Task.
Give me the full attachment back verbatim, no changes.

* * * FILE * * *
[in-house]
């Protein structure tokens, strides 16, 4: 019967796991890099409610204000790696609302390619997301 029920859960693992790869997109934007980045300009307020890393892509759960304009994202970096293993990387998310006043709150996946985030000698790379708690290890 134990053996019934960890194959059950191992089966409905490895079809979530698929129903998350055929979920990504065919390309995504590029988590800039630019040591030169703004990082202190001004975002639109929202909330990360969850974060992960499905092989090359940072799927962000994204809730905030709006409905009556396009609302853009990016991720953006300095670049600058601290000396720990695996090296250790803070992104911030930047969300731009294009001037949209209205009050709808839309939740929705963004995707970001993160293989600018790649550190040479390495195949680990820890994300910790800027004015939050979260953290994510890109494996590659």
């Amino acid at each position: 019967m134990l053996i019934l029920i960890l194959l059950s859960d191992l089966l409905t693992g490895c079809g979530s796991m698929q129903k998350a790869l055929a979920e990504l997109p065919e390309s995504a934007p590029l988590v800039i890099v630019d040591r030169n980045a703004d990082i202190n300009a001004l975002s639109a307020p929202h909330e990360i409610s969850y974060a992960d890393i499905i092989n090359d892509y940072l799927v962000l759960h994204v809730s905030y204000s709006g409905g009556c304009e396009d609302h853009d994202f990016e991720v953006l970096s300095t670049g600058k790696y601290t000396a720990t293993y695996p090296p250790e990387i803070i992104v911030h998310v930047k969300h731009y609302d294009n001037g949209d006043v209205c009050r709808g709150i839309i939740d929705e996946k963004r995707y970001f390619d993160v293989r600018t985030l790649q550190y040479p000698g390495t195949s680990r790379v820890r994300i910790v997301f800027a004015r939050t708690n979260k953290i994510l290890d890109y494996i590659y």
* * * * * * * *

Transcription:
[in-house]
């Protein structure tokens, strides 16, 4: 019967796991890099409610204000790696609302390619997301 029920859960693992790869997109934007980045300009307020890393892509759960304009994202970096293993990387998310006043709150996946985030000698790379708690290890 134990053996019934960890194959059950191992089966409905490895079809979530698929129903998350055929979920990504065919390309995504590029988590800039630019040591030169703004990082202190001004975002639109929202909330990360969850974060992960499905092989090359940072799927962000994204809730905030709006409905009556396009609302853009990016991720953006300095670049600058601290000396720990695996090296250790803070992104911030930047969300731009294009001037949209209205009050709808839309939740929705963004995707970001993160293989600018790649550190040479390495195949680990820890994300910790800027004015939050979260953290994510890109494996590659």
């Amino acid at each position: 019967m134990l053996i019934l029920i960890l194959l059950s859960d191992l089966l409905t693992g490895c079809g979530s796991m698929q129903k998350a790869l055929a979920e990504l997109p065919e390309s995504a934007p590029l988590v800039i890099v630019d040591r030169n980045a703004d990082i202190n300009a001004l975002s639109a307020p929202h909330e990360i409610s969850y974060a992960d890393i499905i092989n090359d892509y940072l799927v962000l759960h994204v809730s905030y204000s709006g409905g009556c304009e396009d609302h853009d994202f990016e991720v953006l970096s300095t670049g600058k790696y601290t000396a720990t293993y695996p090296p250790e990387i803070i992104v911030h998310v930047k969300h731009y609302d294009n001037g949209d006043v209205c009050r709808g709150i839309i939740d929705e996946k963004r995707y970001f390619d993160v293989r600018t985030l790649q550190y040479p000698g390495t195949s680990r790379v820890r994300i910790v997301f800027a004015r939050t708690n979260k953290i994510l290890d890109y494996i590659y």